I dealt with numerous pupils like Olivia when I was teaching maths. She was a student in high school who aspired to be an actress; her parents were artists; and her brother was a guitar prodigy. Olivia’s family required art as plants needed sunlight, and they all shared an awful dislike for maths.
MATH IS FOR BABIES: YOU CAN NEVER BE TOO YOUNG TO BEGIN LEARNING.
I spent a significant portion of my teaching career thinking about students like Olivia. By the time they got to me in high school, they had developed strong anti-math feelings. By the age of fifteen or sixteen, my anti-math students had nearly two decades of math-negative signalling: math-hating parents, dull curricula, and a dominant culture in the United States that treats math as a magical tool that everyone should learn to use (there is a lot of good discussion about this: try reading Petra Bonfert-Taylor’s Washington Post article about math culture). Sometimes, like Olivia, I had a student who genuinely believed me when I told her she could do maths, who made the leap of faith and boarded my magical (not magical) carpet of maths inquiry.
These youngsters inspired me to pursue a career as a neuroscientist. I often contrasted their minds to the brains of the math-lovers in my classes. I was wondering how early in development children begin to create number ideas, and how early variances in numerical development may begin that may later appear in school. I’ll get to their heads in a minute, but the first thing I realized—and many of you already know this—is that confidence and curiosity in mathematics can and should begin at a young age. Even from birth. Parents have the chance to foster a respect, if not a passion, of mathematics from the start.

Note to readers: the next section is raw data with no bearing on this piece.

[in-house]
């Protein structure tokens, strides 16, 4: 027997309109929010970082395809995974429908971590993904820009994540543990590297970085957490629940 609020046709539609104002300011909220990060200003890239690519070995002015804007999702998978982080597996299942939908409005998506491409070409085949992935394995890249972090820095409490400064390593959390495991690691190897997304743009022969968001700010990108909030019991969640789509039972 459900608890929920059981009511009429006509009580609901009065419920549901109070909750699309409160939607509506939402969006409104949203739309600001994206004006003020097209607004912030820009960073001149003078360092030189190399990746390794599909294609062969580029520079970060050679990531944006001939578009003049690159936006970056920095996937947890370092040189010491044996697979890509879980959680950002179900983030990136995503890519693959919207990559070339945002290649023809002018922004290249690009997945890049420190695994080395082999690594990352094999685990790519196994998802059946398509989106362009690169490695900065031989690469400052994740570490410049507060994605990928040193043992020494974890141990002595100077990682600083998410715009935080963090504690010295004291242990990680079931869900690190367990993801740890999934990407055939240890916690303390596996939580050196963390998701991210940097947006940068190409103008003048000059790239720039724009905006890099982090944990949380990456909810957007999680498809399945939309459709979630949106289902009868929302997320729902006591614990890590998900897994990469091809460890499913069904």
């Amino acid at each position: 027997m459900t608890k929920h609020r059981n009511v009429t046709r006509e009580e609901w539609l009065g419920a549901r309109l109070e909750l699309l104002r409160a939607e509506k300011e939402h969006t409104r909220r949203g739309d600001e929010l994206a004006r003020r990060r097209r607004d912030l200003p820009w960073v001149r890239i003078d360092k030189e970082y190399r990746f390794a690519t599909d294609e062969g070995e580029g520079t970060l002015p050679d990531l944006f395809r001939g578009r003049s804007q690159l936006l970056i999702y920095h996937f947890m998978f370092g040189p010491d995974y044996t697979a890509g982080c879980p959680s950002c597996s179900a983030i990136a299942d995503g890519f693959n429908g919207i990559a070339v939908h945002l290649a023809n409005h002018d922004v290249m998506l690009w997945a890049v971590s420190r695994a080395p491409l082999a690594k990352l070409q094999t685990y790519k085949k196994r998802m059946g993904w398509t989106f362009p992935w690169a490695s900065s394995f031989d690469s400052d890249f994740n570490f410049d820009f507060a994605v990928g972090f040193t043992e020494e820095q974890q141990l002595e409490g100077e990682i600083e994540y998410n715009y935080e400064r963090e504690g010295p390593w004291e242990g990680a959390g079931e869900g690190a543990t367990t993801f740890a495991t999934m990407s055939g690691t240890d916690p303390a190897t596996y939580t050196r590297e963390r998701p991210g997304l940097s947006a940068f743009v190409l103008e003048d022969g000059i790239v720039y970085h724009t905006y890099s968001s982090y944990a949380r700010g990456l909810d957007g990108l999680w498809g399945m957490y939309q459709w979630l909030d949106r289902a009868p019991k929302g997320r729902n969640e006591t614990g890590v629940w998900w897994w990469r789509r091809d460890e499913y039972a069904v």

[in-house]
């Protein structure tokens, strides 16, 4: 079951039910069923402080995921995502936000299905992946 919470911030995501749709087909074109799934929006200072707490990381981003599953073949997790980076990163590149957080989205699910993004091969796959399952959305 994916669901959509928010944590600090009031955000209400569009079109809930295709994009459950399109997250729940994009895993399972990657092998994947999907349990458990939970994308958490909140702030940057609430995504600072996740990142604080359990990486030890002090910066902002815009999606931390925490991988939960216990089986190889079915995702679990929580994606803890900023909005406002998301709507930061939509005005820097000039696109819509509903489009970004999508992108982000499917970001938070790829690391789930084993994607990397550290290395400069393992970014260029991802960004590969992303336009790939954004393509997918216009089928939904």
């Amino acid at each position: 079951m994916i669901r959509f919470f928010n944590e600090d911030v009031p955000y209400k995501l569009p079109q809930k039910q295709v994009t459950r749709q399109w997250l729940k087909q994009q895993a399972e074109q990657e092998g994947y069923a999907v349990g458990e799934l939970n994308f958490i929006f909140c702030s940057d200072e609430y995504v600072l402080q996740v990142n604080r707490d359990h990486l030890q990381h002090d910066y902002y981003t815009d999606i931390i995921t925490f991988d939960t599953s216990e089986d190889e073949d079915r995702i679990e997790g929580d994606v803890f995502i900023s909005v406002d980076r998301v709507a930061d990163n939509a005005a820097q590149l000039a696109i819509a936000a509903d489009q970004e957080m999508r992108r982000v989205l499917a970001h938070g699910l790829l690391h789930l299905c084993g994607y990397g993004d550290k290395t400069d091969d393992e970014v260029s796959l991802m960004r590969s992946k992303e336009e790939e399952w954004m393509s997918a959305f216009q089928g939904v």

Many of you have undoubtedly stopped reading because I just suggested practising maths with newborns. But, if you’re still with me, three major themes from education and neuroscience led me to this conclusion:
There is widespread agreement that language and literacy should be encouraged beginning at infancy. The principles for encouraging mathematics are quite similar.
Plenty of data shows that mathematics abilities might be equally as significant as linguistic skills in predicting future success2.
Unlike reading or speaking, newborns can already do maths (or at least distinguish between sets of two and three objects3).
Reading to infants
Head Start began in the United States in 1965 as a programme to assist poor preschool children and their families. Initially an eight-week summer programme, Head Start expanded to become an important year-round supplier of early childhood support, including classes, services, and outreach programmes (Sesame Street, for example, began with Head Start financing in 1969). Importantly, Early Head Start was established in 1994 to assist children aged zero to three, in response to research indicating the importance of these years for cognitive, physical, and emotional development.
Nowadays, I encounter many parents who understand the value of «language nutrition» (to use a phrase from Rose Hendricks’ paper on the subject) and even speak to their newborns. When my brother and his wife had their first kid, they understood they should talk to their baby as often as possible, even if they didn’t know why.
However, I’m not writing about reading. I’m writing about mathematics. And my conclusion is straightforward: just as early exposure to vocal language is beneficial to language development and later reading, so is early exposure to numerical reasoning beneficial to later math skill and appreciation. Children who witness their parents reading every evening (frequently) develop a love of reading. When youngsters observe their parents interacting with and encouraging number thinking, they (often) develop an interest in maths.